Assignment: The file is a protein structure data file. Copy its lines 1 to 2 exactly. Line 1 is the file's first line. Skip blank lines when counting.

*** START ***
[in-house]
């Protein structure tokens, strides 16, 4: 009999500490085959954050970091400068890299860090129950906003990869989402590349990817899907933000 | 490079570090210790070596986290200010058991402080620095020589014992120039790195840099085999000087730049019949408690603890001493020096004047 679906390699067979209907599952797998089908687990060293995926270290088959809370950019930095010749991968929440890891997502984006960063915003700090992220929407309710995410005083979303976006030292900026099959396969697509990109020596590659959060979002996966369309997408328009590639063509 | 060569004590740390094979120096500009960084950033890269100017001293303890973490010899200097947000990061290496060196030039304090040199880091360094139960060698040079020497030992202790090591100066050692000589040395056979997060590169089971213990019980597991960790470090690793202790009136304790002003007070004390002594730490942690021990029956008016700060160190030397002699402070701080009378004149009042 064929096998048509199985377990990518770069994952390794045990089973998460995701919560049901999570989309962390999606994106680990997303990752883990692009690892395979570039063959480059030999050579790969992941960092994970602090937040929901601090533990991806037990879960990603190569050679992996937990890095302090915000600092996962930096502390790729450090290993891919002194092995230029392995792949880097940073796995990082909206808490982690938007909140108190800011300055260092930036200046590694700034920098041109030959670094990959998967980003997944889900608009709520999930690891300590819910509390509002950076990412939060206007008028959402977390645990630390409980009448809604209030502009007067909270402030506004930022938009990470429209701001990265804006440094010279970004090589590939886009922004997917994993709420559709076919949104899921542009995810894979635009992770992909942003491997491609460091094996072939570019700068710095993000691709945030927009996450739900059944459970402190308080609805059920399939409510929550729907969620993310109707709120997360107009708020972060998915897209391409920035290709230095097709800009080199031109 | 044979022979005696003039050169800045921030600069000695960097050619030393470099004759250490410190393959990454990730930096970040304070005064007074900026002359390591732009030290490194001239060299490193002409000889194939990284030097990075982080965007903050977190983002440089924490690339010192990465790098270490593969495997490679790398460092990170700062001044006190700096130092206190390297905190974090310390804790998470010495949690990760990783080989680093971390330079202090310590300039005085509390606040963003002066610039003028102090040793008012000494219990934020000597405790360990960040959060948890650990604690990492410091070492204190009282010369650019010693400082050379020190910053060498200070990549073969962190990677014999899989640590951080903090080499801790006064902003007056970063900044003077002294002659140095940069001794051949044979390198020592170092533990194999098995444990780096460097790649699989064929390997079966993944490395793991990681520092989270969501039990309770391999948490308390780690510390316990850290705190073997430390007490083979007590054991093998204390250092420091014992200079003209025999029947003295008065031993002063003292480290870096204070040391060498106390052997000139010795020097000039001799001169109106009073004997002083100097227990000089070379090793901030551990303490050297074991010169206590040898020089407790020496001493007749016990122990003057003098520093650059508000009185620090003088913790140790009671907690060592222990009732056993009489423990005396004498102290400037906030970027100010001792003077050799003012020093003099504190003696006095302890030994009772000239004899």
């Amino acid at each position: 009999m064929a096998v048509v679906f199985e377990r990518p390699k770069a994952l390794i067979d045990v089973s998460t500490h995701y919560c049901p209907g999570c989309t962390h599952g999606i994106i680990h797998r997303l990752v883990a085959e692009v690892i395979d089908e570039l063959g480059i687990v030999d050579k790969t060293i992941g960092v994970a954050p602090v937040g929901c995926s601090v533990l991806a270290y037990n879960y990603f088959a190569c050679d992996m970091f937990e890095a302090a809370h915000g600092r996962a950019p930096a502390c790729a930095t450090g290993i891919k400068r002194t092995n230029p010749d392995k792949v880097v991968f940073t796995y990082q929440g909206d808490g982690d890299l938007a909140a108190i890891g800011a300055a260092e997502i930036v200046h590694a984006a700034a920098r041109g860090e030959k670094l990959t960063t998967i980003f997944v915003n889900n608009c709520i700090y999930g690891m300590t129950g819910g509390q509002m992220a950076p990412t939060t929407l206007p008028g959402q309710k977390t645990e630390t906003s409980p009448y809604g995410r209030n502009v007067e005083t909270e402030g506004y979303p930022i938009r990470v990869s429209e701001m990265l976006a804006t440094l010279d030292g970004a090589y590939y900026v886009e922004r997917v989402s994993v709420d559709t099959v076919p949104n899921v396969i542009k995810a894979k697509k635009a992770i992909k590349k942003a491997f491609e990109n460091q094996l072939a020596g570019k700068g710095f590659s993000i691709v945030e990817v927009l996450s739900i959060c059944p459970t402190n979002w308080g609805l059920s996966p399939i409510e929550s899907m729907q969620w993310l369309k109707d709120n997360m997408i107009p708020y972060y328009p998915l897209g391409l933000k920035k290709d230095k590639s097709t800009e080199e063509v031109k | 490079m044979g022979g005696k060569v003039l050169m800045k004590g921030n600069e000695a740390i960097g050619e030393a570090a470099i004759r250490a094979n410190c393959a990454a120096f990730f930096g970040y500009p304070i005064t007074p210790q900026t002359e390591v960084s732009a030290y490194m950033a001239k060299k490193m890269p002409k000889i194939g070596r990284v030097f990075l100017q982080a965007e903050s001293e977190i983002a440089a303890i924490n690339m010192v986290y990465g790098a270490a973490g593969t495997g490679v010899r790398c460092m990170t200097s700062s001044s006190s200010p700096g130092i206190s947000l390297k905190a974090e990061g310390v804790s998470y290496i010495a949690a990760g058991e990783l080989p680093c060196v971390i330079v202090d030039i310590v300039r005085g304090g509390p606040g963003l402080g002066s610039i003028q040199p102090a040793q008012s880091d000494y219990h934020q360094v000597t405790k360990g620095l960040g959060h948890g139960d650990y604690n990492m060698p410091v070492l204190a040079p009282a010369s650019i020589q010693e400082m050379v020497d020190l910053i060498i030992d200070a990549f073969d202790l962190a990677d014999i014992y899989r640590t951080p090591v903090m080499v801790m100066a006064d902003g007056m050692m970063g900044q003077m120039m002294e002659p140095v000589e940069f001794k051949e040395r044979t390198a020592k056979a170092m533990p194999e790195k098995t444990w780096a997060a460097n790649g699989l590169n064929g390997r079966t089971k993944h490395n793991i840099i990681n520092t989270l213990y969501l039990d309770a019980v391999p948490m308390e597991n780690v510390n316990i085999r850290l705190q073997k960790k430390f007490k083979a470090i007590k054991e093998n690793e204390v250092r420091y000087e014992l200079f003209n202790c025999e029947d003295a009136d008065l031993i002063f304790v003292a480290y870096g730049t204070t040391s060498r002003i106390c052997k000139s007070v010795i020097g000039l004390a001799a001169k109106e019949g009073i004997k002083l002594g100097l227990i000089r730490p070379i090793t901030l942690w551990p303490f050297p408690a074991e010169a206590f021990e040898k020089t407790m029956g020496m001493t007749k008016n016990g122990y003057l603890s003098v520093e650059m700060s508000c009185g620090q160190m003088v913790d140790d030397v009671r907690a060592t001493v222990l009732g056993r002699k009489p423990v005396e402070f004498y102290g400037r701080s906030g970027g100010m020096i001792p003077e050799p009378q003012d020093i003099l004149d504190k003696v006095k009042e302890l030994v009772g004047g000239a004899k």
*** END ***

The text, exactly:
[in-house]
């Protein structure tokens, strides 16, 4: 009999500490085959954050970091400068890299860090129950906003990869989402590349990817899907933000 | 490079570090210790070596986290200010058991402080620095020589014992120039790195840099085999000087730049019949408690603890001493020096004047 679906390699067979209907599952797998089908687990060293995926270290088959809370950019930095010749991968929440890891997502984006960063915003700090992220929407309710995410005083979303976006030292900026099959396969697509990109020596590659959060979002996966369309997408328009590639063509 | 060569004590740390094979120096500009960084950033890269100017001293303890973490010899200097947000990061290496060196030039304090040199880091360094139960060698040079020497030992202790090591100066050692000589040395056979997060590169089971213990019980597991960790470090690793202790009136304790002003007070004390002594730490942690021990029956008016700060160190030397002699402070701080009378004149009042 064929096998048509199985377990990518770069994952390794045990089973998460995701919560049901999570989309962390999606994106680990997303990752883990692009690892395979570039063959480059030999050579790969992941960092994970602090937040929901601090533990991806037990879960990603190569050679992996937990890095302090915000600092996962930096502390790729450090290993891919002194092995230029392995792949880097940073796995990082909206808490982690938007909140108190800011300055260092930036200046590694700034920098041109030959670094990959998967980003997944889900608009709520999930690891300590819910509390509002950076990412939060206007008028959402977390645990630390409980009448809604209030502009007067909270402030506004930022938009990470429209701001990265804006440094010279970004090589590939886009922004997917994993709420559709076919949104899921542009995810894979635009992770992909942003491997491609460091094996072939570019700068710095993000691709945030927009996450739900059944459970402190308080609805059920399939409510929550729907969620993310109707709120997360107009708020972060998915897209391409920035290709230095097709800009080199031109 | 044979022979005696003039050169800045921030600069000695960097050619030393470099004759250490410190393959990454990730930096970040304070005064007074900026002359390591732009030290490194001239060299490193002409000889194939990284030097990075982080965007903050977190983002440089924490690339010192990465790098270490593969495997490679790398460092990170700062001044006190700096130092206190390297905190974090310390804790998470010495949690990760990783080989680093971390330079202090310590300039005085509390606040963003002066610039003028102090040793008012000494219990934020000597405790360990960040959060948890650990604690990492410091070492204190009282010369650019010693400082050379020190910053060498200070990549073969962190990677014999899989640590951080903090080499801790006064902003007056970063900044003077002294002659140095940069001794051949044979390198020592170092533990194999098995444990780096460097790649699989064929390997079966993944490395793991990681520092989270969501039990309770391999948490308390780690510390316990850290705190073997430390007490083979007590054991093998204390250092420091014992200079003209025999029947003295008065031993002063003292480290870096204070040391060498106390052997000139010795020097000039001799001169109106009073004997002083100097227990000089070379090793901030551990303490050297074991010169206590040898020089407790020496001493007749016990122990003057003098520093650059508000009185620090003088913790140790009671907690060592222990009732056993009489423990005396004498102290400037906030970027100010001792003077050799003012020093003099504190003696006095302890030994009772000239004899």